SmallCellSite.com recommends prices to property owners based on location, site characteristics and market conditions, attempting to create a fair deal that will close. The property owner can override this if they wish.

SmallCellSite.com functions as intermediary between property owner and network operator for leasing contracts and related agreements, and takes a percentage of lease payments. This is reasonable for enabling new business opportunities much more efficiently than is otherwise possible for both parties.

The site is now in a project. A project can contain multiple sites, with notes added if needed.

Finally, the project is submitted.

A few hours after submitting the project, I got an email from the SmallCellSite.com team responding to my project. The team is geared up to respond quickly, which bodes well.

Pros and Cons

SmallCellSite.com is a useful service, especially its integration of property data, Google Maps and partnerships with fibre providers. For a network operator, it’s easy to see significant value here, and the customer list includes household names.

The site tracks 100,000 properties, and targets 1,000,000 in 2017. The more properties, the more valuable SmallCellSite.com is. I would also love to see the site expand internationally; site acquisition is certainly a global problem.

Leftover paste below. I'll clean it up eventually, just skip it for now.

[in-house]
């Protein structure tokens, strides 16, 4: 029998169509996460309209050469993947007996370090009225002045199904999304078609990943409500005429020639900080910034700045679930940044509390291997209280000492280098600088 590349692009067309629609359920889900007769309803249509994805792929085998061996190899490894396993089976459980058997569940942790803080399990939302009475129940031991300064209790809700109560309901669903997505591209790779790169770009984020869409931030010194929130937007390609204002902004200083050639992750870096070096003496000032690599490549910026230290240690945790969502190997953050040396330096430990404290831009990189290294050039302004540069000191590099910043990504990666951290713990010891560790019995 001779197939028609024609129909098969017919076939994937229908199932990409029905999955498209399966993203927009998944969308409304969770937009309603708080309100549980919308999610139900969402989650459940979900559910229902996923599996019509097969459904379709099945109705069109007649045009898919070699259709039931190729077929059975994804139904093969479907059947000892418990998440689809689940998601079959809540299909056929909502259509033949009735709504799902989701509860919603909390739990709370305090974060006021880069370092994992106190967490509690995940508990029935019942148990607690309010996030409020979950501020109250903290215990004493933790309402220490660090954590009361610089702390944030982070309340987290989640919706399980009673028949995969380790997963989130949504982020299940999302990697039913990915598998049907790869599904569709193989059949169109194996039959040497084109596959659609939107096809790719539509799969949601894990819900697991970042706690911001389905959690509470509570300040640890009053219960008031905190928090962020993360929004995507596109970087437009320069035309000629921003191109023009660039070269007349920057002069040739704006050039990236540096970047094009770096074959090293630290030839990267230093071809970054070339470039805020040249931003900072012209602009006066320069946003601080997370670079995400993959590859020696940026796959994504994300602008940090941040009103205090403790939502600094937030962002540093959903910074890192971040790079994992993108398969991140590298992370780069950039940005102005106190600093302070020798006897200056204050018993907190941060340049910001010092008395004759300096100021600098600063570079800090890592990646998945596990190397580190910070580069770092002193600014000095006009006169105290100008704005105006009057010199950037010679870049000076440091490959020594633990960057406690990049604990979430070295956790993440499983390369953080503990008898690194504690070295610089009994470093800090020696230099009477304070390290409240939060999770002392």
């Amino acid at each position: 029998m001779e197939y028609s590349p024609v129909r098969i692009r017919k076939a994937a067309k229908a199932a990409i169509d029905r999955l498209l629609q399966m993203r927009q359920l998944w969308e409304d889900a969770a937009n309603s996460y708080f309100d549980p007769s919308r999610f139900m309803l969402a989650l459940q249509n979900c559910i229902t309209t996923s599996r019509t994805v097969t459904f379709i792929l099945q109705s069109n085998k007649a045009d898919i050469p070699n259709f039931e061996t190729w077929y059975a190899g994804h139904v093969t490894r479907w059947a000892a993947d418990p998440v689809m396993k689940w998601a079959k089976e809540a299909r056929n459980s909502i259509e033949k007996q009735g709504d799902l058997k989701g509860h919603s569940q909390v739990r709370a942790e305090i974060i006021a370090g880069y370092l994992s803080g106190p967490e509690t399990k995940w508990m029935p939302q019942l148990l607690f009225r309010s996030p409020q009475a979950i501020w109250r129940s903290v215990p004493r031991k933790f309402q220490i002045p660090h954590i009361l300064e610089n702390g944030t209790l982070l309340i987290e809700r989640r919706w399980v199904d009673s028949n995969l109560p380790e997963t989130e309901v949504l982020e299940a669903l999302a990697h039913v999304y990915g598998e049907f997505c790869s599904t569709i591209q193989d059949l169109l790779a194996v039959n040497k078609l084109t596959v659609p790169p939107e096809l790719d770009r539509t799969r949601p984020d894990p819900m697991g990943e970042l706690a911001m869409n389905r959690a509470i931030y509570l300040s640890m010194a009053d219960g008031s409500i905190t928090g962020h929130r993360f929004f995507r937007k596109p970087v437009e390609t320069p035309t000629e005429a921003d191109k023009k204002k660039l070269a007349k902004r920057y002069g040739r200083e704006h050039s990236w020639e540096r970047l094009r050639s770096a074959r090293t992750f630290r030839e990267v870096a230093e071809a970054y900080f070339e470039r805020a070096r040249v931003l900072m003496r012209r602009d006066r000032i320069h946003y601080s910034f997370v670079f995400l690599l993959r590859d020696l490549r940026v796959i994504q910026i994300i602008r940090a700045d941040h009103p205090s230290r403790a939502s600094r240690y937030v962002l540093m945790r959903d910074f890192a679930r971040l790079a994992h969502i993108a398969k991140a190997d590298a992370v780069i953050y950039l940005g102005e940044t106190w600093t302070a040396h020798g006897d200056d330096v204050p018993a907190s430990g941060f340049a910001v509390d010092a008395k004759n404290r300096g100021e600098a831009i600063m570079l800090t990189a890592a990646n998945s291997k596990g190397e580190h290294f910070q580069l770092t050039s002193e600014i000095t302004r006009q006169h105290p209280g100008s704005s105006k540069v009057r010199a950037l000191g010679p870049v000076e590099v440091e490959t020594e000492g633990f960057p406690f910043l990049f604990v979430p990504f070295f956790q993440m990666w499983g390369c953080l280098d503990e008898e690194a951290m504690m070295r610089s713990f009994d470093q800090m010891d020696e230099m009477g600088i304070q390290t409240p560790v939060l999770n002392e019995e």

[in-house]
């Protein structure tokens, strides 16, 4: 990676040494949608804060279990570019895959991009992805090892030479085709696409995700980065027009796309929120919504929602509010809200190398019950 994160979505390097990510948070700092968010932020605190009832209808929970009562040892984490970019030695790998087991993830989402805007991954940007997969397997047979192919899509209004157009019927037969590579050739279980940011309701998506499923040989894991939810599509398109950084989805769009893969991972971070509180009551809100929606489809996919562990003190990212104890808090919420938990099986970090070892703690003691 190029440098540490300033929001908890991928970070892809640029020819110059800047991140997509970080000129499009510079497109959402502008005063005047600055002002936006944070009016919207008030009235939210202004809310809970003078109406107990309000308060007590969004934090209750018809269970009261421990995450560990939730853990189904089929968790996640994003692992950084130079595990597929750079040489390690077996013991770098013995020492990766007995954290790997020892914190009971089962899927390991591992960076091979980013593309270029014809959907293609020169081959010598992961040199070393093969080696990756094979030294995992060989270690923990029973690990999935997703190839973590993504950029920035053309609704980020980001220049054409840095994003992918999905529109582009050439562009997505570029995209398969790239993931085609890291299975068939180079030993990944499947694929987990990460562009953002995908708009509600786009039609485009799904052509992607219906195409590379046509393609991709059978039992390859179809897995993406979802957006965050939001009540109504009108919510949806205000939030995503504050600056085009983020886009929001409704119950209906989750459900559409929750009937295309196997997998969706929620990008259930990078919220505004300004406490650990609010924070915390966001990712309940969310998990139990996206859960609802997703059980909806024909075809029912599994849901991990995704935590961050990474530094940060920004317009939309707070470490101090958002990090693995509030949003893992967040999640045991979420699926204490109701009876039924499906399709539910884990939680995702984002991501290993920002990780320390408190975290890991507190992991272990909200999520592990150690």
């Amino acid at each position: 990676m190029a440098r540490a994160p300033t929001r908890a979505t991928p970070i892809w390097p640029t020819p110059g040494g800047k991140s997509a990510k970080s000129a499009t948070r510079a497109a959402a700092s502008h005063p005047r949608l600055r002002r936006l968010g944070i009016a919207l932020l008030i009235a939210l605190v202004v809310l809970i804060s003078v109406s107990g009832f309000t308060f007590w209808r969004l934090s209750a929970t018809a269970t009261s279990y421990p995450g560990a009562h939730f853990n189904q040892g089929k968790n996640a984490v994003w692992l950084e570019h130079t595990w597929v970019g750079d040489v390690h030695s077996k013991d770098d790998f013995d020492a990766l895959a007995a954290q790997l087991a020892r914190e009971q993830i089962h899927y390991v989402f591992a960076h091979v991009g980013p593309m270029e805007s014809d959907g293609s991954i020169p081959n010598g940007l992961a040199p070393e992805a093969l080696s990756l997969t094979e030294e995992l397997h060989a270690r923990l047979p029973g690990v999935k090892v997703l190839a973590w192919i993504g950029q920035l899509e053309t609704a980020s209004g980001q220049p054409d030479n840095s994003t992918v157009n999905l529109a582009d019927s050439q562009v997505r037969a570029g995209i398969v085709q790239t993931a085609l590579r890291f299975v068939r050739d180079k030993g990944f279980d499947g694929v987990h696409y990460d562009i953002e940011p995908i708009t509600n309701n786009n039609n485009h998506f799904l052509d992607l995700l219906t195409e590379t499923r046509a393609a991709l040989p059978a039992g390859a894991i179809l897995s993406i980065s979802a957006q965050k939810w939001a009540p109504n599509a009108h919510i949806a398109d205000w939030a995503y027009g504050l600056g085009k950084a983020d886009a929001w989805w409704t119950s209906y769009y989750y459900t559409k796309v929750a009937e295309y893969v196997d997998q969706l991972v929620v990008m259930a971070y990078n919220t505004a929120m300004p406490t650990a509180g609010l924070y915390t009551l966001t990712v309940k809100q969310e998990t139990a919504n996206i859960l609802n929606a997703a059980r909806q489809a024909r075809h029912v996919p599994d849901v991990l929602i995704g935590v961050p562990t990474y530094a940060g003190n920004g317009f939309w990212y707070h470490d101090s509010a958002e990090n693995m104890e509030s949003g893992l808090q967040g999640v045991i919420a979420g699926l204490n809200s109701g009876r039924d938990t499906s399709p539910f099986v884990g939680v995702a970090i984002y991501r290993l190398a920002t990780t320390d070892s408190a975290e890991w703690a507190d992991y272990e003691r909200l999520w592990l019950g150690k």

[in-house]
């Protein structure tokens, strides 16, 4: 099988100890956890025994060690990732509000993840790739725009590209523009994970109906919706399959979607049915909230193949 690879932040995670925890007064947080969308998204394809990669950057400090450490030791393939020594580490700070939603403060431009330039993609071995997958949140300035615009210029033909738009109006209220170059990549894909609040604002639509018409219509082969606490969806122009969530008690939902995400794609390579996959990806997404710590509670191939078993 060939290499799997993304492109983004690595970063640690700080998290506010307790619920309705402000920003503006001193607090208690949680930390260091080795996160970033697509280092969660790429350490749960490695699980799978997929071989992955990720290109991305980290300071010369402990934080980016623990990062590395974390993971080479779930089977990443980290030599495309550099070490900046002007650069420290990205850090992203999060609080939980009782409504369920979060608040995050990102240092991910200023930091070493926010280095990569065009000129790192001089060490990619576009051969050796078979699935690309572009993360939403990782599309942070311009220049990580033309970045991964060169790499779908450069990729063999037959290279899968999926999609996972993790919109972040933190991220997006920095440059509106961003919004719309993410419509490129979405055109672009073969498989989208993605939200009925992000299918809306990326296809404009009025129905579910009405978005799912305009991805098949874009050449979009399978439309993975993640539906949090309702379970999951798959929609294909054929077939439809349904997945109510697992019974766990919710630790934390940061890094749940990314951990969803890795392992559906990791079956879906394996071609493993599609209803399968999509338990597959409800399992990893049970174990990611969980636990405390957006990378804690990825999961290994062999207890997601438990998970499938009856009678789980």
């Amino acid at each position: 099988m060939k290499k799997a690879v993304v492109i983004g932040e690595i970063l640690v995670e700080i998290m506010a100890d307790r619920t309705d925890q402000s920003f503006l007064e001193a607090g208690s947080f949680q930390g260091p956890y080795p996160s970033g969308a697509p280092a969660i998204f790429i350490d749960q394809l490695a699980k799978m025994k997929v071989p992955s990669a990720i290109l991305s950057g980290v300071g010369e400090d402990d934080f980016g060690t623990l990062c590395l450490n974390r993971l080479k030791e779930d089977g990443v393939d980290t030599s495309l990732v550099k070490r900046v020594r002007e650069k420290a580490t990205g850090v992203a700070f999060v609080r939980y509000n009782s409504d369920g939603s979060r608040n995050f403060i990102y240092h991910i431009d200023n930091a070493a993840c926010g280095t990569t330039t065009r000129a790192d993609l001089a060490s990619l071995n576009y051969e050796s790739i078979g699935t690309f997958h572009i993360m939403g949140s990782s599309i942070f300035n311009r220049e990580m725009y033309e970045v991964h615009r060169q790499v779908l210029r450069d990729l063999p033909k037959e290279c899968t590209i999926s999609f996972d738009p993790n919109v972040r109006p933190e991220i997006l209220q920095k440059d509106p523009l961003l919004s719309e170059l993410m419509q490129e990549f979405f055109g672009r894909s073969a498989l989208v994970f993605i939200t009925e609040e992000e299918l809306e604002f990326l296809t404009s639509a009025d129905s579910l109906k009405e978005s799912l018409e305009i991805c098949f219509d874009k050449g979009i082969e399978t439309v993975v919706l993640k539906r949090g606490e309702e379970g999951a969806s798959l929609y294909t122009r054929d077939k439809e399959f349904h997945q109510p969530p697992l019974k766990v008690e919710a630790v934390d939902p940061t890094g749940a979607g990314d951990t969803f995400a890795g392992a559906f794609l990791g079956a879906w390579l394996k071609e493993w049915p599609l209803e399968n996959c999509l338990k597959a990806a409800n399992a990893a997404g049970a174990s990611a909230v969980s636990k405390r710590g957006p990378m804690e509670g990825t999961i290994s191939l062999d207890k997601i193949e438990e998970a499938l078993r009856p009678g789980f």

An expanded range of backhaul partners, including wireless would help; wireless small cell backhaul has been effectively used for several years.

Assistance with zoning and permitting, which must occur alongside the site acquisition process, would also be useful. Although it may not be feasible for SmallCellSite.com to handle the paperwork, instructions based on location and deployment characteristics would be a great help to network operators trying to navigate the bureaucracy involved.

Even if cellular carriers are familiar with these processes, they aren’t the only ones deploying equipment; there is value for IoT too, the operators of which may not have site acquisition expertise.

However, the parent company of SmallCellSite.com, TeleWorld Solutions, offers services to handle zoning, permitting and other services which can be requested when submitting a project. I think that more information integrated into the site would help, but these services allow SmallCellSite.com to be used for just site acquisition or turnkey deployment.

Conclusion

SmallCellSite.com addresses an unfilled need in the market that will increase in importance leading up to 2020. There are areas that could be improved, but at under 6 months old it is doing well.

Its usefulness long-term depends on how many property owners get involved; interest from network operators certainly seems to be there already, so it’s a case of matching supply with demand. I am hopeful that as success stories come out from property owners, more properties will be added to the site; but, this is crystal ball territory, and we’ll have to see how it develops through 2017.

If you’re a property owner, take a look at the pricing information on the site. As a network operator looking to deploy, it’s absolutely worth a look today.